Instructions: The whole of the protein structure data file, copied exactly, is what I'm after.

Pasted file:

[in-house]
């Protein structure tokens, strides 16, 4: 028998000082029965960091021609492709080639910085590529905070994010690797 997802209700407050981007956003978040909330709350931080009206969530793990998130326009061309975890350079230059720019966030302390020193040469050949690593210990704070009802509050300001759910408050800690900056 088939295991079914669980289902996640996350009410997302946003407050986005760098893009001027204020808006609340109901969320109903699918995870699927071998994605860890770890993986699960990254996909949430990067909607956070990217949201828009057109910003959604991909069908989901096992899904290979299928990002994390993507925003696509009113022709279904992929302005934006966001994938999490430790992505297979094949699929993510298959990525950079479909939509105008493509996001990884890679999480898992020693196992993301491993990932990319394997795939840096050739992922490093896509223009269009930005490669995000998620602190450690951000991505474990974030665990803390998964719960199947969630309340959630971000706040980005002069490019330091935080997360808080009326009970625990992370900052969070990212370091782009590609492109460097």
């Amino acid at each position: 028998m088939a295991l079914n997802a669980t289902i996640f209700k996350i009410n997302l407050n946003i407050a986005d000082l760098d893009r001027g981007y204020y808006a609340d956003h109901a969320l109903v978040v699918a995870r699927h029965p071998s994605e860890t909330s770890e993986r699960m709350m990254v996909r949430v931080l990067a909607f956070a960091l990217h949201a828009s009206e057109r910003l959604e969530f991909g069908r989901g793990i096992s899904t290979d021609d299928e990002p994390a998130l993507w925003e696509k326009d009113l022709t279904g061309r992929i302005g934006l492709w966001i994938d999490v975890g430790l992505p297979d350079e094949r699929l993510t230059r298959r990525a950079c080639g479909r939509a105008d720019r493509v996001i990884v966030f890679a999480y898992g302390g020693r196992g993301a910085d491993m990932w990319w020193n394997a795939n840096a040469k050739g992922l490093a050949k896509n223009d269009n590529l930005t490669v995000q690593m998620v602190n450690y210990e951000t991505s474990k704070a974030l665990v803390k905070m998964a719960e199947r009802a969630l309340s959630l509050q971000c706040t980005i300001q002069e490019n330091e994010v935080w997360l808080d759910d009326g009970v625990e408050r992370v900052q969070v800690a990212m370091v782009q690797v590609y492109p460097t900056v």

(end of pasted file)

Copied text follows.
[in-house]
């Protein structure tokens, strides 16, 4: 028998000082029965960091021609492709080639910085590529905070994010690797 997802209700407050981007956003978040909330709350931080009206969530793990998130326009061309975890350079230059720019966030302390020193040469050949690593210990704070009802509050300001759910408050800690900056 088939295991079914669980289902996640996350009410997302946003407050986005760098893009001027204020808006609340109901969320109903699918995870699927071998994605860890770890993986699960990254996909949430990067909607956070990217949201828009057109910003959604991909069908989901096992899904290979299928990002994390993507925003696509009113022709279904992929302005934006966001994938999490430790992505297979094949699929993510298959990525950079479909939509105008493509996001990884890679999480898992020693196992993301491993990932990319394997795939840096050739992922490093896509223009269009930005490669995000998620602190450690951000991505474990974030665990803390998964719960199947969630309340959630971000706040980005002069490019330091935080997360808080009326009970625990992370900052969070990212370091782009590609492109460097």
């Amino acid at each position: 028998m088939a295991l079914n997802a669980t289902i996640f209700k996350i009410n997302l407050n946003i407050a986005d000082l760098d893009r001027g981007y204020y808006a609340d956003h109901a969320l109903v978040v699918a995870r699927h029965p071998s994605e860890t909330s770890e993986r699960m709350m990254v996909r949430v931080l990067a909607f956070a960091l990217h949201a828009s009206e057109r910003l959604e969530f991909g069908r989901g793990i096992s899904t290979d021609d299928e990002p994390a998130l993507w925003e696509k326009d009113l022709t279904g061309r992929i302005g934006l492709w966001i994938d999490v975890g430790l992505p297979d350079e094949r699929l993510t230059r298959r990525a950079c080639g479909r939509a105008d720019r493509v996001i990884v966030f890679a999480y898992g302390g020693r196992g993301a910085d491993m990932w990319w020193n394997a795939n840096a040469k050739g992922l490093a050949k896509n223009d269009n590529l930005t490669v995000q690593m998620v602190n450690y210990e951000t991505s474990k704070a974030l665990v803390k905070m998964a719960e199947r009802a969630l309340s959630l509050q971000c706040t980005i300001q002069e490019n330091e994010v935080w997360l808080d759910d009326g009970v625990e408050r992370v900052q969070v800690a990212m370091v782009q690797v590609y492109p460097t900056v």